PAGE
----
- Manual CPC Bidding – Manual CPC bidding gives you the opportunity to adjust your daily budget yourself. You can set budgets for entire ad groups, or have differing budgets down to each individual keyword. This strategy can work if you have found certain keywords or ad groups to be more profitable, but it very labor intensive and hands on to keep running on a regular basis.
Focus on Visibility
If the main focus of your campaign is visibility there are several different bid strategies that can help you get the highest possible number of people to see your ads.
- Target Impression Share – Target impression share automatically generates bids based on each individual search in order to get your ad to the most visible place on the page, often at the very top. This will effectively show your ads to as many people as possible but can be very expensive.
- CPM – CPM bid strategy allows you to pay based on the number of impressions your ad receives, or in other words you’ll pay for how many times your ad is shown on YouTube or the Google Display Network.
- tCPM – This is a bidding strategy that allows you to set a pre-determined budget for what you are willing to pay per one thousand impressions. Google Ads then automatically optimizes your bids according to your campaign’s unique needs. This bidding strategy allows you to only pay your budget or less while still reaching as many people as possible.
- vCPM – This is a manual bidding strategy that is designed to increase your reach as much as possible but is not necessarily targeted towards generating clicks or any interaction with your ads. This strategy is best if your main goal is awareness focused and you simply want people to become more aware of your brand.
Focus on Views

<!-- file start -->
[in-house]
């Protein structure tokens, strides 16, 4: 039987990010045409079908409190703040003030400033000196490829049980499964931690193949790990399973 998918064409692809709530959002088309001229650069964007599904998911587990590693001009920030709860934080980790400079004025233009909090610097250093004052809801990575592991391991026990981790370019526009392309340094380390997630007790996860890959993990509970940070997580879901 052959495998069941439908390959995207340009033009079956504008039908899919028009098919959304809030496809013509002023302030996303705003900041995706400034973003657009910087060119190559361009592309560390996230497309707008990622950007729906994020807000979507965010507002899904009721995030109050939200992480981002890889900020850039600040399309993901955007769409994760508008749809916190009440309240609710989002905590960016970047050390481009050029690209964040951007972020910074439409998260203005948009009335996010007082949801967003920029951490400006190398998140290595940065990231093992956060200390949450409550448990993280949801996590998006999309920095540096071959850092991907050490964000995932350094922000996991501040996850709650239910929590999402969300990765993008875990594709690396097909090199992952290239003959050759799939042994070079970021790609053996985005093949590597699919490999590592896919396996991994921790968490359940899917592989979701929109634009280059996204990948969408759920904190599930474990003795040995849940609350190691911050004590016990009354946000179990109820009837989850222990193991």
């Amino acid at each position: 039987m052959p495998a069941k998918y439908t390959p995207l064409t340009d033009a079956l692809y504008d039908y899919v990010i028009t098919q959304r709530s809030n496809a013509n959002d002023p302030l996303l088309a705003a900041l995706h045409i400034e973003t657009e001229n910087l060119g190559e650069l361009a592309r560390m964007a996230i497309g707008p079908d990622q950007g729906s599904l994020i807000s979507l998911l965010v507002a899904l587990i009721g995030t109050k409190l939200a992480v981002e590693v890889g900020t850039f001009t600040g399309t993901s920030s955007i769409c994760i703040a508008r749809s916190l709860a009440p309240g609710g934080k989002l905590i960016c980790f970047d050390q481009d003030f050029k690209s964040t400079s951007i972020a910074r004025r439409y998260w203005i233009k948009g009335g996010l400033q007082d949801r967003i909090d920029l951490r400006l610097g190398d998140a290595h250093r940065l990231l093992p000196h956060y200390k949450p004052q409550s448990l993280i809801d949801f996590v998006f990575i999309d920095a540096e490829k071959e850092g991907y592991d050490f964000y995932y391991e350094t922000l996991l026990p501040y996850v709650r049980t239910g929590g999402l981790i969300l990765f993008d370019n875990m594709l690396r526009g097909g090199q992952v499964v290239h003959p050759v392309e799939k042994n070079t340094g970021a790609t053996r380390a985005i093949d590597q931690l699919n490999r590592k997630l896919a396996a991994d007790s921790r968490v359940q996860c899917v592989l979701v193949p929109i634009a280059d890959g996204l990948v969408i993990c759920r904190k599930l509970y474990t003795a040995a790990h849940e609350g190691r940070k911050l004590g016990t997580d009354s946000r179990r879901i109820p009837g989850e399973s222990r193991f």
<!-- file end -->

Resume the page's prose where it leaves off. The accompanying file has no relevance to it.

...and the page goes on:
- CPV – This bidding strategy is only applicable for video ads and allows you to set a budget of the maximum amount of money you are willing to spend per view or click on your video ad.
Commonly Asked Questions:
What should my budget be?
While it greatly varies between different business and different campaigns, I tend to set most of my campaigns at a starting budget of $5. I watch my new campaigns closely and if they perform well, I might raise the budget. However, if they do not perform well, I make sure to quickly fix the problem or lower the budget if the campaign is hurting the overall account.
How do I know if my campaign is performing well?
While what is considered “good performance” greatly varies from business to business, there are a few things to look for when you’re first getting started. A CTR (click through rate) of 2% or higher is considered a good interaction rate with your website, and anything below a 1% is very bad. When looking at conversions, the best tool to use is the Conversion Value/Cost. This calculates your ROAS (return on ad investment) and a ROAS higher than 4 is generally considered good.
How many campaigns should I set up?
Start small, especially if you’re new to Google Ads. Set up one campaign at a time and then give that campaign a week or two to find its feet. If it’s performing well, great! If not, you know that it’s time to go back to the drawing board. From there you can start to determine which ads work for you and which ones don’t, the most effective way to market your brand, and which products or services to pay more attention to based on what your customers are actually purchasing.